Good and Mad
- By Rebecca Traister
- Simon & Schuster
- 320 pp.
- Reviewed by Avery J.C. Kleinman
- October 19, 2019
That rage you're feeling? Wield it wisely, says the author.
No matter your political leanings, there's a lot to be mad about as a woman navigating America in 2018. But wasn’t there always?
At the start of the 20th century, women had to fight for the vote, and even when that right was granted, black women were still rendered powerless at the polls due to Jim Crow laws that lasted more than 50 years beyond the ratification of the 20th Amendment.
And how about as a working woman, in the years both before and after the term “sexual harassment” was used for the first time in public? (That wasn’t until 1975.)
Never mind only two years ago, when tapes of soon-to-be President Trump bragging about grabbing women “by the pussy” were released publicly.
What’s happening now is not that there’s more to be mad about, or that there are more women who are angry. It’s that women are embracing that anger in big, public ways — and demanding society listen.
That’s the premise of Rebecca Traister’s new book, Good and Mad: The Revolutionary Power of Women’s Anger. Traister is a well-known feminist writer, whose 2016 All the Single Ladies documented the rising number of unmarried women in America.
Good and Mad provides an historic analysis — and, more importantly, a celebration (hence the “good” in the title) — of the moments when women’s anger boiled most hotly, and how the media and the men around them reacted when it did.
It describes how, for the past 200 years, women have used their rage as a political tool, wielding it strategically in order to demand better treatment. And it advocates for the power of women’s anger as something not to be suppressed, but rather harnessed.
“Progress in America takes a punishingly long time; but it also happens in fits and bursts, sometimes in reaction to terrible, deadening, deeply damaging setbacks,” Traister writes. “We are in one of those moments now, and we need to pay attention, to be aware of what is possible if we think hard about what we’re angry about, and what needs to change.”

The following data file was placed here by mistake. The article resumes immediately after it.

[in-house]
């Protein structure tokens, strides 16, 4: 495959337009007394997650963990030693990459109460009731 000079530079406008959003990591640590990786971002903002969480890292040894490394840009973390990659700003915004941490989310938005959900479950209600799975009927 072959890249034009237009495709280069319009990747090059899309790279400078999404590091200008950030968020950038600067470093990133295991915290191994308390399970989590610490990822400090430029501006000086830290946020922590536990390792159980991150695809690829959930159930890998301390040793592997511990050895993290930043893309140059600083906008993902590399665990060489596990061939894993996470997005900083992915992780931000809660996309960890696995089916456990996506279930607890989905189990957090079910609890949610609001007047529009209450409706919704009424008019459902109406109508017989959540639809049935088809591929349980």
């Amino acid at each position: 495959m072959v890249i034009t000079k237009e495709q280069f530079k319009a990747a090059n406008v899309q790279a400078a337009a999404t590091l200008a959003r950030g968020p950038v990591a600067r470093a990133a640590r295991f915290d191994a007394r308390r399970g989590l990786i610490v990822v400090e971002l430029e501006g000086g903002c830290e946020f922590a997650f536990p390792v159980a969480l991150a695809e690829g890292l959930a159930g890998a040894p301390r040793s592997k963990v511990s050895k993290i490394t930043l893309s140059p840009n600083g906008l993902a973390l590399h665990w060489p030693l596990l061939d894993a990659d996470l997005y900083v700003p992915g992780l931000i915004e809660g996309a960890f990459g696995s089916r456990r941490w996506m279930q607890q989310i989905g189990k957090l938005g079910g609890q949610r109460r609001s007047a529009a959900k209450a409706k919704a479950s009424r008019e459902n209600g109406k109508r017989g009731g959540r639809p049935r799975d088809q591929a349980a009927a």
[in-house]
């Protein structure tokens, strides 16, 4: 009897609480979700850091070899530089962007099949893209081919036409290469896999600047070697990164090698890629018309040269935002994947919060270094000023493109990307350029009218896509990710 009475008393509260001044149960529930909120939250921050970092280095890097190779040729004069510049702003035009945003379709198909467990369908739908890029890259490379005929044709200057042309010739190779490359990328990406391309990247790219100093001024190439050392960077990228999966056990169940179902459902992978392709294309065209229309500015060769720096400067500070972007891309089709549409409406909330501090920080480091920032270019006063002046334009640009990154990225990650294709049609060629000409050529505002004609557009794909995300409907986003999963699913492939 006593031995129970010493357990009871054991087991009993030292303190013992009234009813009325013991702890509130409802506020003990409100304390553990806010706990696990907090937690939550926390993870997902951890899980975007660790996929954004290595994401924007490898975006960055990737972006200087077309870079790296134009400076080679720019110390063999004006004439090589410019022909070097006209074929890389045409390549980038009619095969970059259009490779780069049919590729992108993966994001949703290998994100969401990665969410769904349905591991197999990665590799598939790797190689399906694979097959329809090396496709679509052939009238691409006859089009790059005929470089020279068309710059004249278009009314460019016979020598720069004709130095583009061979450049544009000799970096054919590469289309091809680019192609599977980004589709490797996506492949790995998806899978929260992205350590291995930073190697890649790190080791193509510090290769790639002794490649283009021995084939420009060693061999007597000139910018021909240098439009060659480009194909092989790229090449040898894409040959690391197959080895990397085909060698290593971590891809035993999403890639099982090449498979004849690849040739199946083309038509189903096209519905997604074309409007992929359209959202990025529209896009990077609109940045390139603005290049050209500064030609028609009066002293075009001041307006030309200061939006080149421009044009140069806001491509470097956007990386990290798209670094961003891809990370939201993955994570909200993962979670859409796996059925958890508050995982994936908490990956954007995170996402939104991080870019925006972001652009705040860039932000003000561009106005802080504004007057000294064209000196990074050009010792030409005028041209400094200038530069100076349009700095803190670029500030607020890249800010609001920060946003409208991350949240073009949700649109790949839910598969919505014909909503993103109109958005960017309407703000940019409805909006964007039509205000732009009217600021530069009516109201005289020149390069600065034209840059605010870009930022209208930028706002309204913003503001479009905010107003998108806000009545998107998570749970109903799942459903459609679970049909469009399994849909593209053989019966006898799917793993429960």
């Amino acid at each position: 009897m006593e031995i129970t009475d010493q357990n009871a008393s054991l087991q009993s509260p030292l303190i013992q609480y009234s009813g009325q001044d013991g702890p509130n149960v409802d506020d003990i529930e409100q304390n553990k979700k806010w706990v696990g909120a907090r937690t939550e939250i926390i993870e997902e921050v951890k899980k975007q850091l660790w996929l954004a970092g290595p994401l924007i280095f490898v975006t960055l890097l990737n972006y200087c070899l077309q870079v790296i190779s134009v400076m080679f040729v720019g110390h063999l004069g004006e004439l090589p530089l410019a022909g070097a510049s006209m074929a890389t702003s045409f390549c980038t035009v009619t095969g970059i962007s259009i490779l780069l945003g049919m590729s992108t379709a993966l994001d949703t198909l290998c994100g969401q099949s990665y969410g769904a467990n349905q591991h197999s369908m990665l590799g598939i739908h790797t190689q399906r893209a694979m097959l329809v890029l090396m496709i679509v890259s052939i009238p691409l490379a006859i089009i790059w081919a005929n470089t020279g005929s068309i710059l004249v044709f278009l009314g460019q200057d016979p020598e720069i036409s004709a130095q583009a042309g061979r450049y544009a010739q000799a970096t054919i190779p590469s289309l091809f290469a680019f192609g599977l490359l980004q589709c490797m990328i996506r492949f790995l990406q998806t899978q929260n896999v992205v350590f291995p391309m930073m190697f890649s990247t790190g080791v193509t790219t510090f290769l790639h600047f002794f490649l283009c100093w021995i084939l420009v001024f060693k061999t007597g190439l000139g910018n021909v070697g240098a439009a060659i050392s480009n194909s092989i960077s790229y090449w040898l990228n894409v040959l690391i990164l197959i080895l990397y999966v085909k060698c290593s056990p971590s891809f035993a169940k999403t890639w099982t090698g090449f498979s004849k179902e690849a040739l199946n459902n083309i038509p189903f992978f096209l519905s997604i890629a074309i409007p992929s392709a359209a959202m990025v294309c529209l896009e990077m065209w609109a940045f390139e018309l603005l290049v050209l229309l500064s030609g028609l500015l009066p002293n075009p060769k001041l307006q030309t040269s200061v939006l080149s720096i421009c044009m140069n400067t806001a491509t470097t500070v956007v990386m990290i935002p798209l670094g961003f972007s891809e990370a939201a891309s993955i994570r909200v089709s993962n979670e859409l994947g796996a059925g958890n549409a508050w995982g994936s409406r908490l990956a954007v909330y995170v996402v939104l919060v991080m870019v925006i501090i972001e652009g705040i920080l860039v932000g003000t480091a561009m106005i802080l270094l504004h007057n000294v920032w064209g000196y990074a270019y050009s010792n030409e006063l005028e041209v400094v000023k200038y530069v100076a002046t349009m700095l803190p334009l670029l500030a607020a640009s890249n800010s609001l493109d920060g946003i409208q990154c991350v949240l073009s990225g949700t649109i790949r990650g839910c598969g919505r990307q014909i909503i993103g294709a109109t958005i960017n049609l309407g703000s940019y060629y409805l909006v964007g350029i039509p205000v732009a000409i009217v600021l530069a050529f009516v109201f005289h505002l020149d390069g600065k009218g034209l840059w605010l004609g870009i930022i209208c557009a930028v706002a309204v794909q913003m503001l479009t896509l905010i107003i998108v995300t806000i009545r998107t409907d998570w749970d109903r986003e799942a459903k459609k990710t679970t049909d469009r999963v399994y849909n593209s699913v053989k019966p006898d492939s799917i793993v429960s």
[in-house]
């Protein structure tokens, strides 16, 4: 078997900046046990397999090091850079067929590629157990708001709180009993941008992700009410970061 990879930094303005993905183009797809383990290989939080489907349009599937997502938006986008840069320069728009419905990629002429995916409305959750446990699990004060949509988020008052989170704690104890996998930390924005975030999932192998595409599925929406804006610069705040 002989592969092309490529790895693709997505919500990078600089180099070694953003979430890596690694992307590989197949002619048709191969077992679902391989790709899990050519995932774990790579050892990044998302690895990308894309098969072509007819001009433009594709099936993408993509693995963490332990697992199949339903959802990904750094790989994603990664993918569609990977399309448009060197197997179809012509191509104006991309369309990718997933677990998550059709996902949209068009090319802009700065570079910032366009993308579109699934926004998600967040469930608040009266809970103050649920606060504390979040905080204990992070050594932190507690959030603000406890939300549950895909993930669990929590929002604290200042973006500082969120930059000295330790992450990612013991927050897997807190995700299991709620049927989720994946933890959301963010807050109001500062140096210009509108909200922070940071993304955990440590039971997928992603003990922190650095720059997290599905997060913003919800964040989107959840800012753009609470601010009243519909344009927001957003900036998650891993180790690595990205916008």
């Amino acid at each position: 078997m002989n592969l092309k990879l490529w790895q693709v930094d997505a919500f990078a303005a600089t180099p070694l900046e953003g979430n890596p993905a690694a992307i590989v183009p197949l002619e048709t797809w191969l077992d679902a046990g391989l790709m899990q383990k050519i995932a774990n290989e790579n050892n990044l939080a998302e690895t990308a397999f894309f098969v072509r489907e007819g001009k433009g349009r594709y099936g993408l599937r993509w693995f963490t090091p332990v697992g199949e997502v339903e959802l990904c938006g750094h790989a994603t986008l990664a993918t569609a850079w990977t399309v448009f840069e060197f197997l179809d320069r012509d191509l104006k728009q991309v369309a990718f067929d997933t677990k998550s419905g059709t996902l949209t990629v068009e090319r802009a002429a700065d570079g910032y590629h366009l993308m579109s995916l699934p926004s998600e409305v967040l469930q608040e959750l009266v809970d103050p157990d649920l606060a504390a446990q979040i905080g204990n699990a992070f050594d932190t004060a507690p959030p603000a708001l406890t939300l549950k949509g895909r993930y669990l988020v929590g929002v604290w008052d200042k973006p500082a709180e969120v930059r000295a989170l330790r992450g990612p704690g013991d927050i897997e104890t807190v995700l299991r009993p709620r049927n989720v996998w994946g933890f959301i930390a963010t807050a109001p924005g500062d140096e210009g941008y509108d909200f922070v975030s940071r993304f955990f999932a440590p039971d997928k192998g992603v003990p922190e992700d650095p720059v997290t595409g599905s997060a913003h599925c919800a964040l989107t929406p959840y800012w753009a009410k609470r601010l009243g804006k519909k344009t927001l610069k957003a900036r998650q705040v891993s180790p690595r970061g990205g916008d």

Good and Mad is compelling because it feels so right now. In fact, I’d recommend reading it right now. Not because it is such a great book that you need to stop what you’re doing and pick it up immediately, but because it is so highly relevant to what’s currently happening in the U.S.
Traister makes reference to this right now-ness of her work in the conclusion, when she writes of how she adjusted her timeline for the book’s completion:
“In the fall of 2017, as the wildfire of female fury was spreading, it had become clear that I needed to work swiftly, to capture this rebellion before its sharp, spiky contours got retroactively smoothed and flattened by time.”
If you’re a woman, this book helps contextualize the rage you’re very likely feeling deep in your bones with each searing new headline about men in power disrespecting women, with zero consequences. If you’re a man, it will help you understand and respond to that anger. If you’re not sure why women seem so darn upset (what’s all the fuss about?), then you really need to read this book.
I finished it thinking about the Women’s March, the 2016 election, and #MeToo in new ways. And it’s clear that those flashpoints of female rage will continue to boil over. (In recent op-eds, Traister broke down both Serena Williams’ being penalized for showing rage at the U.S. Open and the outpouring of female fury surrounding the Senate hearings of Brett Kavanaugh and Christine Blasey Ford.)
Of course, not all women identify with the rage Traister writes about. Her answer to the question, “What about white women?” has stuck with me in the days since I finished Good and Mad.
White women, she writes, “have been offered a kind of proximal power: greater access, via their relation to white men, to wealth, jobs, educational opportunities, housing, and health-care options.” And, so, they have an incentive to keep those men in power.
In Good and Mad, Rebecca Traister takes moments of rage that burn so blazingly hot they’re blinding and grounds them in history and analysis. It’s a reminder that what’s happening now builds upon centuries of anger, and there are likely centuries more to come. The book isn’t a plea to shy away from that anger, but rather a toolkit for what to do with it.
[Editor's note: This review originally ran in 2018.]
Avery J.C. Kleinman is a writer and audio producer living in Washington, DC. Follow her on Twitter at @averyjck.